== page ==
Moreover, the Federal Circuit added that the causal nexus requirement is required in all injunction matters, but explained that while for simple cases with relatively non-complex technology (such as, e.g., prior cases related to windshield wiper blades, orthopedic nails, etc.) such a nexus can be so intuitively apparent as to be a non-issue, the causal nexus in significantly more complex cases, such as, e.g., with smart phones, may be correspondingly more difficult to prove.

With respect to the utility patents, in its point-by-point evaluation of the District Court’s decision, the Federal Circuit agreed with the District Court having disregarded as relevant, but independently too general or insufficient to establish a causal nexus, Apple’s survey evidence showing 1) Apple’s “easy-to-use user interface as critical to the success of Apple’s products,” and 2) evidence of copying of the patented features recommended by Samsung employees.   However, the Court did find error on the part of the District Court in having dismissed as irrelevant consumer survey evidence of the economic impact of the features claimed in Apple’s patents, explaining that “we see no reason why, as a general matter of economics, evidence that a patented feature significantly increases the price of a product cannot be used to show that the feature drives demand for the product.”  The Court additionally clarified that the amount that consumers would pay for the patented feature is important, stating that “[t]his is not to say that consumers’ willingness to pay a nominal amount for an infringing feature will establish a casual nexus [such as a $10 cup holder in a $20,000 car].”  Ultimately, the Federal Circuit concluded that the survey evidence was not properly considered altogether, vacated the District Court’s irreparable harm findings, remanded the issue, and ordered the Court to “assess whether Apple’s other evidence, including its ease-of-use evidence and evidence of copying, in combination with Dr. Hauser’s survey evidence, suffices to establish irreparable injury.”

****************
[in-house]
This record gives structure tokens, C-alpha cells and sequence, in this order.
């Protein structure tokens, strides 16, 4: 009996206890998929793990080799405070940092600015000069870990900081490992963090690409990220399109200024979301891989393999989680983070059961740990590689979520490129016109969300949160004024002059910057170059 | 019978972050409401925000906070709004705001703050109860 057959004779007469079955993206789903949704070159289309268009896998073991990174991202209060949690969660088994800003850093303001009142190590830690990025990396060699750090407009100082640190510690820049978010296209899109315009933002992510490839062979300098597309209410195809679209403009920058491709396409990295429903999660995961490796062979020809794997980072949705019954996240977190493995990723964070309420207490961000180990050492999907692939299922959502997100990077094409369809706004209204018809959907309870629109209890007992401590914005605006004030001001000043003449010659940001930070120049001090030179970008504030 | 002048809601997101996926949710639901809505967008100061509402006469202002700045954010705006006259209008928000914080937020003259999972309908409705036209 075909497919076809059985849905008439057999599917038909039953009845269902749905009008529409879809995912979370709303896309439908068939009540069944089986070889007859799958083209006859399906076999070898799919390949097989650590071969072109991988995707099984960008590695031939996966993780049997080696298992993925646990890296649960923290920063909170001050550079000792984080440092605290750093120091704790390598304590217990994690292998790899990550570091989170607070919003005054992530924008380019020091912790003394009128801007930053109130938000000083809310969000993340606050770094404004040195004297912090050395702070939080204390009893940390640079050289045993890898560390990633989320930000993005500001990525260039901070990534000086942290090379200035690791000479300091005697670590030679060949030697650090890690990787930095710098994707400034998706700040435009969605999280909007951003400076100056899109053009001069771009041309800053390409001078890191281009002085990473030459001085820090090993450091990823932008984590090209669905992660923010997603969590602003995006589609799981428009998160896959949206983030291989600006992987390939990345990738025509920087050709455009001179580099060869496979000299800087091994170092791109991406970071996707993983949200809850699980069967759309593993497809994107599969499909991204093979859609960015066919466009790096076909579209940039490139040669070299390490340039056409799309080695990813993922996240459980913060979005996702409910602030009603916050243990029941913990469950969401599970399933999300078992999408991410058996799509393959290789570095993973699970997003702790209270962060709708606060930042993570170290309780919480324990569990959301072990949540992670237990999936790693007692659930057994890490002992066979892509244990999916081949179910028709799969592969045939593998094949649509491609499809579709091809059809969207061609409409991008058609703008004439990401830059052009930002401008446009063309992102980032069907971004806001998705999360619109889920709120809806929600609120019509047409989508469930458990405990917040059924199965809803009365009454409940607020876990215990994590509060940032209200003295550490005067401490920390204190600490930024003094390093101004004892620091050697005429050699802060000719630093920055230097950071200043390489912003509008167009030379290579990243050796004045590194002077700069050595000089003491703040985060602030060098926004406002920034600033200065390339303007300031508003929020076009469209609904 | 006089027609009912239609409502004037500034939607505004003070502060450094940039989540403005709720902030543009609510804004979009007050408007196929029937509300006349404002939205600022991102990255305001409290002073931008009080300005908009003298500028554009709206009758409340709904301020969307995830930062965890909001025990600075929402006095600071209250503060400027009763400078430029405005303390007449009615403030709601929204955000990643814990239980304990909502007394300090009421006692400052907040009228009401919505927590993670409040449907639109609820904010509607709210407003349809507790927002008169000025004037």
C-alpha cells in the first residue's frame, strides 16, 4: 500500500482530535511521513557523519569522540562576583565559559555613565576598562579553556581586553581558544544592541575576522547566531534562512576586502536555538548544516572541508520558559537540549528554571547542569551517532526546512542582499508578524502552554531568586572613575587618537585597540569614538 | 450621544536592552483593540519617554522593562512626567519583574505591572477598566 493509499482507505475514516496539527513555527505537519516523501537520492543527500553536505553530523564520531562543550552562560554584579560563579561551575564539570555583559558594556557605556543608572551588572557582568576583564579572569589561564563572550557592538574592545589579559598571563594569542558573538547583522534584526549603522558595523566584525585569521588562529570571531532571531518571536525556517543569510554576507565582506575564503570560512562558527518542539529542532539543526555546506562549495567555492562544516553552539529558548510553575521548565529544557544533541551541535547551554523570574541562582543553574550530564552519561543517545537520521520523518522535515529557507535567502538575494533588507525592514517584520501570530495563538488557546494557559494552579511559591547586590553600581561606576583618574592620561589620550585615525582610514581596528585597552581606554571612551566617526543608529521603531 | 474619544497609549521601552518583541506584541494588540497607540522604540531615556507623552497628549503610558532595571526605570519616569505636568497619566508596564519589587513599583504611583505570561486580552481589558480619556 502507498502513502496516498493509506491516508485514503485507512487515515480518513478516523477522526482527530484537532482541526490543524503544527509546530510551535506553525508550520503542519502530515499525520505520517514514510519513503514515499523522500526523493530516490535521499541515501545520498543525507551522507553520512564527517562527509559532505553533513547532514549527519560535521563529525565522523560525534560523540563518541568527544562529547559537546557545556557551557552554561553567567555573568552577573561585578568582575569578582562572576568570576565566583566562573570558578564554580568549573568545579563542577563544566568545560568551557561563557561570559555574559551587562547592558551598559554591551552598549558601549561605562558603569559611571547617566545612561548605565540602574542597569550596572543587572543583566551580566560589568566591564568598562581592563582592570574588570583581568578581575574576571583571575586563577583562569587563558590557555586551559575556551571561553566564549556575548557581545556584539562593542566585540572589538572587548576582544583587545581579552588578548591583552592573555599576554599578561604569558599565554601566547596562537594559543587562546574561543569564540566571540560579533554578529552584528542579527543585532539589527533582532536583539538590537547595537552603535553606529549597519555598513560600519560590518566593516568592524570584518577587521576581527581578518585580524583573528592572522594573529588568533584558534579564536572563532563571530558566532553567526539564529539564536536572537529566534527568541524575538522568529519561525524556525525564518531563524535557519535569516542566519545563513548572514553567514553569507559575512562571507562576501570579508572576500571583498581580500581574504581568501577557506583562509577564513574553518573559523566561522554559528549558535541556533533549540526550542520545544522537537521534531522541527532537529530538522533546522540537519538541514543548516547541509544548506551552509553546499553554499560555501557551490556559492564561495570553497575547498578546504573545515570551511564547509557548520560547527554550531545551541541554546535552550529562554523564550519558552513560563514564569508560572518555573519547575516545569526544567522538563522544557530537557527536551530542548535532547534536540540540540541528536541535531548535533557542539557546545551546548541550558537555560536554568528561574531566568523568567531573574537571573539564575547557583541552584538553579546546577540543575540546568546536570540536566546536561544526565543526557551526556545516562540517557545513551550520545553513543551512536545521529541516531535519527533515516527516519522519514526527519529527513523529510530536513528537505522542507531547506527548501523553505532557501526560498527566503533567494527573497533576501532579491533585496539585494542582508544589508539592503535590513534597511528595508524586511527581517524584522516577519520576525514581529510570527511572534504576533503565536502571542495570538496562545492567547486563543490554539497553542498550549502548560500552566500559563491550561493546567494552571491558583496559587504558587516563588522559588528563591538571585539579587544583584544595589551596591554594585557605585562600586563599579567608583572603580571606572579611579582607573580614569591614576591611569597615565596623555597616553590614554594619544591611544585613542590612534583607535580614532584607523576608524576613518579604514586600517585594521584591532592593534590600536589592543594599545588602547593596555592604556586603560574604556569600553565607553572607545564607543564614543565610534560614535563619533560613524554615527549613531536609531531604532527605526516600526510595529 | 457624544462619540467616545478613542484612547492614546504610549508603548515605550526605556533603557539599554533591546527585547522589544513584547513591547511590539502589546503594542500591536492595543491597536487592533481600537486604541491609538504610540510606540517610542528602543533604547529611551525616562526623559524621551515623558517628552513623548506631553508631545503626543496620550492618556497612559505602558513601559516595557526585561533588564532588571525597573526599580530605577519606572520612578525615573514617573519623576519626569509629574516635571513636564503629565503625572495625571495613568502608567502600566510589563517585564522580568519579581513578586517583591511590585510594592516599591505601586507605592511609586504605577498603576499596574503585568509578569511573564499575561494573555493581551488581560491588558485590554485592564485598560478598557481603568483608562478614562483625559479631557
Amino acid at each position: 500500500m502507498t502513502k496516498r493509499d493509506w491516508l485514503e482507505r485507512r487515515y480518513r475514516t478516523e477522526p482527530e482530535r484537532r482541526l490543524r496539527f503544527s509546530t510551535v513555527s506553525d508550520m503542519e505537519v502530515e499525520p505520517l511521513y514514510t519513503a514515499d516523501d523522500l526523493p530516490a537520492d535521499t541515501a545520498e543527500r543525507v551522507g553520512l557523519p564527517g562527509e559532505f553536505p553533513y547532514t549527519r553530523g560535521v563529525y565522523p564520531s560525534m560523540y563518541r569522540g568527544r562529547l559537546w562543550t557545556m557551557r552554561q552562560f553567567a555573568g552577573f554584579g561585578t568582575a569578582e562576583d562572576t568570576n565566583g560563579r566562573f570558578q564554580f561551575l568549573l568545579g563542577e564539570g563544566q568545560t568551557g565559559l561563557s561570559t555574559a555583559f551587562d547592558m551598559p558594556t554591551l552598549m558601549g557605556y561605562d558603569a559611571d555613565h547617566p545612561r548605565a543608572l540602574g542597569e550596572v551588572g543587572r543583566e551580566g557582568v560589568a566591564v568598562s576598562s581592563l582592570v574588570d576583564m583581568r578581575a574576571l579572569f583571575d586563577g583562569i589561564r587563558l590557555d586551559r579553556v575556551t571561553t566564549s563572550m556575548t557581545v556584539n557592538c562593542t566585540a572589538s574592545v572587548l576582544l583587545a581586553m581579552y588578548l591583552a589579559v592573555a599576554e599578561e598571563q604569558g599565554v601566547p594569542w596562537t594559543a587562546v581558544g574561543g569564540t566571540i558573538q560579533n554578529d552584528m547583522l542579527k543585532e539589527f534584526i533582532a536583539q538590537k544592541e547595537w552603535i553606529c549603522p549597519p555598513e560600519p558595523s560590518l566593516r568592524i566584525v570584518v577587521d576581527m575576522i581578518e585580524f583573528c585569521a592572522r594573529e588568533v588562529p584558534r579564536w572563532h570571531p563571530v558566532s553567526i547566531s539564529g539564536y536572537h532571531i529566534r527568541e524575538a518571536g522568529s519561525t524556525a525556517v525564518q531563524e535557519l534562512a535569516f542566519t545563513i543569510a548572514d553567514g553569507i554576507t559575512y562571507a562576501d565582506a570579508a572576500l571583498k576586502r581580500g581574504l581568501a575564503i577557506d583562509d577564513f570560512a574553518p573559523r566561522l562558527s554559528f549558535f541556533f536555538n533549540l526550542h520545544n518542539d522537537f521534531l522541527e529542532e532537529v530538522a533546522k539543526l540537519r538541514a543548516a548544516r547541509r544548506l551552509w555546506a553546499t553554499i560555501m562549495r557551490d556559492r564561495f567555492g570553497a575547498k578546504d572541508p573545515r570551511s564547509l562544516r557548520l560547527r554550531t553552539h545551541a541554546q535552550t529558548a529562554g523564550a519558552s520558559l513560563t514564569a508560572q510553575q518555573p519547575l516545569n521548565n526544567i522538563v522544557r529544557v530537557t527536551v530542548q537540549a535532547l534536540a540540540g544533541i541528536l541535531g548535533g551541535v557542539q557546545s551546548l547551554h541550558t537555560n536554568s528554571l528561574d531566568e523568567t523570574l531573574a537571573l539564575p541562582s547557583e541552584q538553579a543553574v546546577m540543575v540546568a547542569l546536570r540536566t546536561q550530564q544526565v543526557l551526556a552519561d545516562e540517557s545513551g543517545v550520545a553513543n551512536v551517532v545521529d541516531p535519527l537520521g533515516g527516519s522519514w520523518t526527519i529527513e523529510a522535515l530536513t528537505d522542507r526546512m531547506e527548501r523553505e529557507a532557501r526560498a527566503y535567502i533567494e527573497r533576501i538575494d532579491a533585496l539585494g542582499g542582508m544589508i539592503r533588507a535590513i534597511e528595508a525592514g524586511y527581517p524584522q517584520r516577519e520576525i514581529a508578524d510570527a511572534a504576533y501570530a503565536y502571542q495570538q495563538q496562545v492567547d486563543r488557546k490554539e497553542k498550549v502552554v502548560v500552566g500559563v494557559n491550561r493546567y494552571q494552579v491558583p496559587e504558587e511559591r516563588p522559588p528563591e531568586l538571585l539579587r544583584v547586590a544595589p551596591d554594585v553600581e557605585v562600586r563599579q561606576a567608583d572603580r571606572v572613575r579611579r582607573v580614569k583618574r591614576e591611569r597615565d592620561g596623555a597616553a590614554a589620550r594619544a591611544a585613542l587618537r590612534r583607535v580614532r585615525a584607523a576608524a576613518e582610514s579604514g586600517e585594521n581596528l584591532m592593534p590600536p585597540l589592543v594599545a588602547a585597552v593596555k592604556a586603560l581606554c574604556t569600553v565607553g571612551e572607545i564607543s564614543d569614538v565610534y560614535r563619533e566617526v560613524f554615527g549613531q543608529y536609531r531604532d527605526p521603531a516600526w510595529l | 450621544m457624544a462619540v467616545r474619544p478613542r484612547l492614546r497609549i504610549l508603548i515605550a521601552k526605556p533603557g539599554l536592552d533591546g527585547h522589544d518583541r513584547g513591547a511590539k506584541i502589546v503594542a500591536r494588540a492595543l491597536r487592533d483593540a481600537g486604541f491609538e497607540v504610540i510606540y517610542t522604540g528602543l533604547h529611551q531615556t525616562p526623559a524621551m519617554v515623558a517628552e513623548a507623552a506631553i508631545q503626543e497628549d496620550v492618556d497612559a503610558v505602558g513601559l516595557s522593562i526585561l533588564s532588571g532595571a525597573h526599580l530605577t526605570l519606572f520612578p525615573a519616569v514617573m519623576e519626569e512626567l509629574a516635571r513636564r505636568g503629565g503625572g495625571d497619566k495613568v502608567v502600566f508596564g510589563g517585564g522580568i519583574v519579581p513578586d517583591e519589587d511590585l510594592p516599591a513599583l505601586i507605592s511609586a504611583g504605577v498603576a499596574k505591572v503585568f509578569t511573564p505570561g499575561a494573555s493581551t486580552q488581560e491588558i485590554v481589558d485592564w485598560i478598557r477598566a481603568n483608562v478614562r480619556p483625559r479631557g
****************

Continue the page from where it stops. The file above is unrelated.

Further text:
In addition, the Federal Circuit also noted in the opinion that where there are many patents covering a product, “there may be circumstances where it is logical and equitable to view patents in the aggregate” such as “where they combine to make a product significantly more valuable.”


Inadequacy of Legal Remedies:

The Federal Circuit held that the District Court erred in its analysis of this factor.  Specifically, the District Court found this factor weighed in favor of Samsung based on 1) Apple’s prior licensing activities and 2) Samsung’s ability to pay to pay monetary damages.

However, the Federal Circuit explained that in contrast to a defendant’s inability to pay potentially demonstrating the inadequacy of awarded damages, an infringing party’s ability to pay does not defeat a claim that damages would not be an adequate remedy.

In addition, the Federal Circuit explained that the District Court erred in its evaluation of Apple’s past licensing behavior and its erroneous conclusion that “the asserted patents are not ‘priceless’ and that Samsung is not ‘off limits’ as a licensing partner.”  The Federal Circuit explained that the District Court’s focus on Apple’s past licensing practices, without exploring any relevant differences from the current situation, was an abuse of discretion that “hints at a categorical rule that Apple’s willingness to license its patents precludes issuance of an injunction.”


Public Interest:

In considering the Public’s Interest factor, the Federal Circuit noted that in determining whether an injunction would disserve the public interest, it is appropriate to consider the scope of the injunction requested relative to the patented features and the prospect that the injunction would have the effect of depriving the public of access to a large number of non-infringing features – such as, e.g., the context of a complex device such as, e.g., a smart phone in which the product has numerous features, and the patent(s) covers only a smaller number of the features.



  1. This case may potentially increase the availability of preliminary or permanent injunctive relief in patent litigation, as the case helps to highlight that the causal nexus does not require the patented feature to be the sole reason for the purchase.
  2. This case also highlights that survey evidence is very helpful in proving a causal nexus of irreparable harm; thus, we should expect to see an increased reliance on such survey evidence in patent litigation.
  3. This case also illustrates the differences in seeking injunctions in simple verses complex cases.  For example, that 1) the causal nexus can be easy to see in simple cases, but may be more difficult to prove in complex cases and 2) in complex cases in which products may have many non-infringing features, the balance of harms may weigh towards denying an injunction in the favor of protecting public interest.